What is the difference between transitive and non-transitive verb?

Hi Experts,

What is the difference between transitive and non-transitive verb?

Can anyone explain?

Thanks in advance…

1 Like

Transitive verbs require direct objects; intransitive verbs have none. Many verbs have both transitive and intransitive forms.

I bought a house. - “Buy” is a transitive verb because it requires a direct object, which is, in this case, a house. It is incorrect to simply say “I bought.” Something must be bought, or the sentence makes no sense.

I walk. - Intransitive. It makes sense, and the verb “walk” has no direct object.
I walk the dog.- Transitive. “Walk” has a direct object, the dog.

A direct object, of course, is whatever experiences the action of the verb.

Thanks Mordant!!!

If I say “I buy the vegetables” . It is transitive. vegetable represents direct object.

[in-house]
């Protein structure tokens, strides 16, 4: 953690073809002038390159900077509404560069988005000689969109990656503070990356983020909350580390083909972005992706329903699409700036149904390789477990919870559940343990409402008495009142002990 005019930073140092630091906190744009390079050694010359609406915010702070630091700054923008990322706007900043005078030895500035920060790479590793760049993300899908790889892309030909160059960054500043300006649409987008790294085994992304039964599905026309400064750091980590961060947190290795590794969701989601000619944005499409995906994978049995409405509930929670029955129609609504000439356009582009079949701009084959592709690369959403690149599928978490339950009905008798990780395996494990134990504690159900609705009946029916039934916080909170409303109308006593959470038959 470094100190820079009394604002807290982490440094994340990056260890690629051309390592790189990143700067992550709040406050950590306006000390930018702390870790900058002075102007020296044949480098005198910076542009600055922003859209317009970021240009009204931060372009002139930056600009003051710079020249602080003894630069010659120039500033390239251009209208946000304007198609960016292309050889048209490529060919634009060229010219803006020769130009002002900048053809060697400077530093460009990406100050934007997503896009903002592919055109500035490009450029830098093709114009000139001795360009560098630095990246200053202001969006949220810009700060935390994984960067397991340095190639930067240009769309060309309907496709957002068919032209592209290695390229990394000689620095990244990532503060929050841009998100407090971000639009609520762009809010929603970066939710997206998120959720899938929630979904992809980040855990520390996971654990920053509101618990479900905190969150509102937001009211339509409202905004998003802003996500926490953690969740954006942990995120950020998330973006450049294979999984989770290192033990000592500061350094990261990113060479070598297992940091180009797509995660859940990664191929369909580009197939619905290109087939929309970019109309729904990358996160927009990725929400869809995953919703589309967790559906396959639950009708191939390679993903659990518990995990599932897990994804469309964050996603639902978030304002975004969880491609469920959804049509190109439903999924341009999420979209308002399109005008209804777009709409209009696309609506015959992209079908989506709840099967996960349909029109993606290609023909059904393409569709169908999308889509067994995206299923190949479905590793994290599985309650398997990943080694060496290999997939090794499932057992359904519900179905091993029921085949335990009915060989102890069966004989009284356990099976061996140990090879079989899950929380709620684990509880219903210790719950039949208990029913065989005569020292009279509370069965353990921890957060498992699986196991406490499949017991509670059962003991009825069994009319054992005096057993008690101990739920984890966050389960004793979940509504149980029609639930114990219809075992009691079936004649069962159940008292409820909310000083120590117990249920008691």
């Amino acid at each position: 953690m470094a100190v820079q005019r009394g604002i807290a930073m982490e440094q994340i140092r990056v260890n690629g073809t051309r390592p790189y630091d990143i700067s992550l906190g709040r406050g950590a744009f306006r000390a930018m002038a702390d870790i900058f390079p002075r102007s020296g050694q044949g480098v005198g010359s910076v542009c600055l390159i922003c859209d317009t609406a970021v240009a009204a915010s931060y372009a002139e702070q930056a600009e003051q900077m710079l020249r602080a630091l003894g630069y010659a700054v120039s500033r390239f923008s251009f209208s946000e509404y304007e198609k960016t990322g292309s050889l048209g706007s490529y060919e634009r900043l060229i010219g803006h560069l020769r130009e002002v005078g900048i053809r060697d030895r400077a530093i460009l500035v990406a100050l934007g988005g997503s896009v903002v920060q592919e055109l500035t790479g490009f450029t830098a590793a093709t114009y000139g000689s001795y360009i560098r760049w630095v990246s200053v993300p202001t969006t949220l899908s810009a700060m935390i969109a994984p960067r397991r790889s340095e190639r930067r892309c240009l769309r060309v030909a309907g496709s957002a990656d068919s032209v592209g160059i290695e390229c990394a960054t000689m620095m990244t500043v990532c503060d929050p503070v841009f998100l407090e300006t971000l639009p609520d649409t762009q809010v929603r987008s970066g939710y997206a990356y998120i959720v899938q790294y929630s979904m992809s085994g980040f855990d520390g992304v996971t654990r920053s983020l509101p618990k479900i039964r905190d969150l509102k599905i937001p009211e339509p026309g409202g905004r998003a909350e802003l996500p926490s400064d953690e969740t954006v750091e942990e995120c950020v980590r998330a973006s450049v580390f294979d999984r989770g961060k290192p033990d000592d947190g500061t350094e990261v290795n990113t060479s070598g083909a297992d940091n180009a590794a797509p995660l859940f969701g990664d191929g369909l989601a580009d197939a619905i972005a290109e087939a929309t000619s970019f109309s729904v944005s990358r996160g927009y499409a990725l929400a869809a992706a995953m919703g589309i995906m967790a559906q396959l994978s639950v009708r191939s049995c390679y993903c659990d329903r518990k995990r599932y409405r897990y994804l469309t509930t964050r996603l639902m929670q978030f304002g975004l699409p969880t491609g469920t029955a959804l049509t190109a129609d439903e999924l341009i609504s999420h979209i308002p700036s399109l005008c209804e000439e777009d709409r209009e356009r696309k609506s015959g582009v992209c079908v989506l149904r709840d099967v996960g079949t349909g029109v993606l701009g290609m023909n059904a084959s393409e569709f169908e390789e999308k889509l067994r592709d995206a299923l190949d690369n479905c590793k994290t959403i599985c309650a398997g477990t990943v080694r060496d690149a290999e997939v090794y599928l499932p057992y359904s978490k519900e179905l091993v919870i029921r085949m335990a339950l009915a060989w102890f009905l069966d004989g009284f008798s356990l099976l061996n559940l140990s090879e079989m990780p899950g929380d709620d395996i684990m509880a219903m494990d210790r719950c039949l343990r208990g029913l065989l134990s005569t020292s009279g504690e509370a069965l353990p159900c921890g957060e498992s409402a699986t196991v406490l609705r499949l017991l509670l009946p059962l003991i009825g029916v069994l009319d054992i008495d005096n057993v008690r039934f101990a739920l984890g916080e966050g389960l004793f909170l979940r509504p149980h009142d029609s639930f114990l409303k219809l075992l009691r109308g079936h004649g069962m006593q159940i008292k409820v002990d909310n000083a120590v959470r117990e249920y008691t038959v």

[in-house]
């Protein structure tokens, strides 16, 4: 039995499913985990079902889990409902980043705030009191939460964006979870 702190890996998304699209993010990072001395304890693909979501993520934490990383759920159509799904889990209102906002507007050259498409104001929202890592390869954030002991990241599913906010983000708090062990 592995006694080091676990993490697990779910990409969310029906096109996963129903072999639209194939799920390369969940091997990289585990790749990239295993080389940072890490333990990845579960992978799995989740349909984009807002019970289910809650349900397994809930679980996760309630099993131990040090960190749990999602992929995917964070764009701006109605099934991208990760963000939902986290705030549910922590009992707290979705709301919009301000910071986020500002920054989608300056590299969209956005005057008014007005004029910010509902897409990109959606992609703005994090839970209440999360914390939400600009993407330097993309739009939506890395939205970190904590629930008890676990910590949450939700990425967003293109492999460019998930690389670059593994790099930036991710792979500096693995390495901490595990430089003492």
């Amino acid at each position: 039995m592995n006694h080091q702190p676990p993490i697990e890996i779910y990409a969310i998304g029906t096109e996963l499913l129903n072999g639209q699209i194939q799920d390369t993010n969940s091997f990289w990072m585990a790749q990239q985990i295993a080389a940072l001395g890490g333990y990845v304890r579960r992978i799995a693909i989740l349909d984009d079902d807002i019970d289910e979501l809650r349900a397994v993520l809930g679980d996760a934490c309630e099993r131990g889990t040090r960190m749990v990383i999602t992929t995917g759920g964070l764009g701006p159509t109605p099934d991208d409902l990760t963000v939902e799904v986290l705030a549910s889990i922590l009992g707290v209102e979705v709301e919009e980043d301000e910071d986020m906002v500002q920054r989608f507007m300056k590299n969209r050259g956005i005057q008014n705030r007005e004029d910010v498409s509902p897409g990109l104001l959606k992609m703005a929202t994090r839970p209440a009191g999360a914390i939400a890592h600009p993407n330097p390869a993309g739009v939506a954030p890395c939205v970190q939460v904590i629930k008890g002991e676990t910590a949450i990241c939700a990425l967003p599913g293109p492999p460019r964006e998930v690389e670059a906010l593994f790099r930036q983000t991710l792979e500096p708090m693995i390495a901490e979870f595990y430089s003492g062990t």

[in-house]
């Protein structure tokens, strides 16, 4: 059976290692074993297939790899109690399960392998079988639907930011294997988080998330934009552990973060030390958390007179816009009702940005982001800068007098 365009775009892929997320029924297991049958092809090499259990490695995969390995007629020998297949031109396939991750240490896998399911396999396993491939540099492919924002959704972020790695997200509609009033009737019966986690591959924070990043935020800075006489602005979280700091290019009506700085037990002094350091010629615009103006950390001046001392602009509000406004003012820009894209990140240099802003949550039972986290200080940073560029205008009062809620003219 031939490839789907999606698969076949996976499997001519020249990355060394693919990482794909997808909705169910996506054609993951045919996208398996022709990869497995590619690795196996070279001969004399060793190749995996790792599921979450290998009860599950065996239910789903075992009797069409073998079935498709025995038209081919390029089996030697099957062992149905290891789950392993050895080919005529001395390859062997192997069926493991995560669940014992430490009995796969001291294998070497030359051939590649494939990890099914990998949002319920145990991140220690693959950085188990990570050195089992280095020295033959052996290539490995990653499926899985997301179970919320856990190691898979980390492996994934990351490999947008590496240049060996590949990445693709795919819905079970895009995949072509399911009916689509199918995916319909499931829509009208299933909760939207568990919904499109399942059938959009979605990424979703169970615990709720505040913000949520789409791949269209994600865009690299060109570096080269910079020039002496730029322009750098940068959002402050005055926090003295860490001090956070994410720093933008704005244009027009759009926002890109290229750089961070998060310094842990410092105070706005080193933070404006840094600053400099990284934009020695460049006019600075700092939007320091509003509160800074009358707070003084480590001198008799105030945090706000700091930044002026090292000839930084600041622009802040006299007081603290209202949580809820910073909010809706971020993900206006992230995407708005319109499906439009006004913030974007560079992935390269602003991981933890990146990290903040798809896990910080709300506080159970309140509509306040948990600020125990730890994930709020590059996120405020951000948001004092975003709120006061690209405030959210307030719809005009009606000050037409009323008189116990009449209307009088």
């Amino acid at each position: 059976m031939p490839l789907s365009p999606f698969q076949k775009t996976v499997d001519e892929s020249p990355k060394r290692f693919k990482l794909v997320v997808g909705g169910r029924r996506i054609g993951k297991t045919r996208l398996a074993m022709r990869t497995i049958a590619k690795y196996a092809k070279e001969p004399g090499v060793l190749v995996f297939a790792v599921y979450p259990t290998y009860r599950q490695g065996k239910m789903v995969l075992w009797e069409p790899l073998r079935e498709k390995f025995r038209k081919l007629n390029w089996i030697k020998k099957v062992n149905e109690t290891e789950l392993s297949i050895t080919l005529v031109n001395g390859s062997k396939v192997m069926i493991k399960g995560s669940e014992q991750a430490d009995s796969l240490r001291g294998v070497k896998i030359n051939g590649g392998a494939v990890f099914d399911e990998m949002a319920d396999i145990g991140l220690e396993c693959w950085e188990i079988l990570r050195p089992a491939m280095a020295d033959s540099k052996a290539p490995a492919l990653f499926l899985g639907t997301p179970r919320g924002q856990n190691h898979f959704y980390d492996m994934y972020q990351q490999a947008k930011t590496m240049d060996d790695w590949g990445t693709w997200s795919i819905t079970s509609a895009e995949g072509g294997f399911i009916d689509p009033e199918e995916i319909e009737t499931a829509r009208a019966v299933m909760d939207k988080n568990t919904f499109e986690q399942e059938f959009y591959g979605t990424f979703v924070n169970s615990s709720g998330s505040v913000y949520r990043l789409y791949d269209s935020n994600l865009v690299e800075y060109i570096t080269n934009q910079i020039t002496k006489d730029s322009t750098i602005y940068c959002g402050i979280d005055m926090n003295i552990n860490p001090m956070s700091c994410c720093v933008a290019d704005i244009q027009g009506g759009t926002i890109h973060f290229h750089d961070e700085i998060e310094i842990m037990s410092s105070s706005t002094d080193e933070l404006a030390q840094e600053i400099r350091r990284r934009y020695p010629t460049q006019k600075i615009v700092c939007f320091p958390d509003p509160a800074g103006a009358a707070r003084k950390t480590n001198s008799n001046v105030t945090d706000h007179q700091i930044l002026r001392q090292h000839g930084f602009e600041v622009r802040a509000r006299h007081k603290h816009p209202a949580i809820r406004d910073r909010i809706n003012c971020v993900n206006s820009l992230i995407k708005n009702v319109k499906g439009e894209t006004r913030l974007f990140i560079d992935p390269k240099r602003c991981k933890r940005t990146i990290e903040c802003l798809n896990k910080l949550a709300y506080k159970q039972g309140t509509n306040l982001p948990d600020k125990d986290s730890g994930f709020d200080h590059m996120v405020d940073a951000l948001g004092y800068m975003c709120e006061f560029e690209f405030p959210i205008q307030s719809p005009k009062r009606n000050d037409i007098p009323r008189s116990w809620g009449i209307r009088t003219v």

If I say “I buy”. It is non-transitive.


I buy them

Is it transitive ?

Waiting for your reply…


Hi. “I buy” is incorrect. “Buy” is always transitive, which means it must have a direct object. Your use in “I buy them” is correct. Some verbs do not have transitive forms, just as others do not have intransitive forms.

He died. - Always intransitive. (Nothing can “die” something unless we are talking about changing colors, and we’re not.)
He bought a car. - Always transitive (You MUST say what was bought in formal English sentences to make this sensible.)

See my use of “walk” for an example of a verb with transitive and intransitive uses.

1 Like

Hi Balamba.
Non - transitive verbs are also known as Intransitive verbs of Incomplete predication.
They are Intransitive but they need an adverbial element obligatory.

1 Like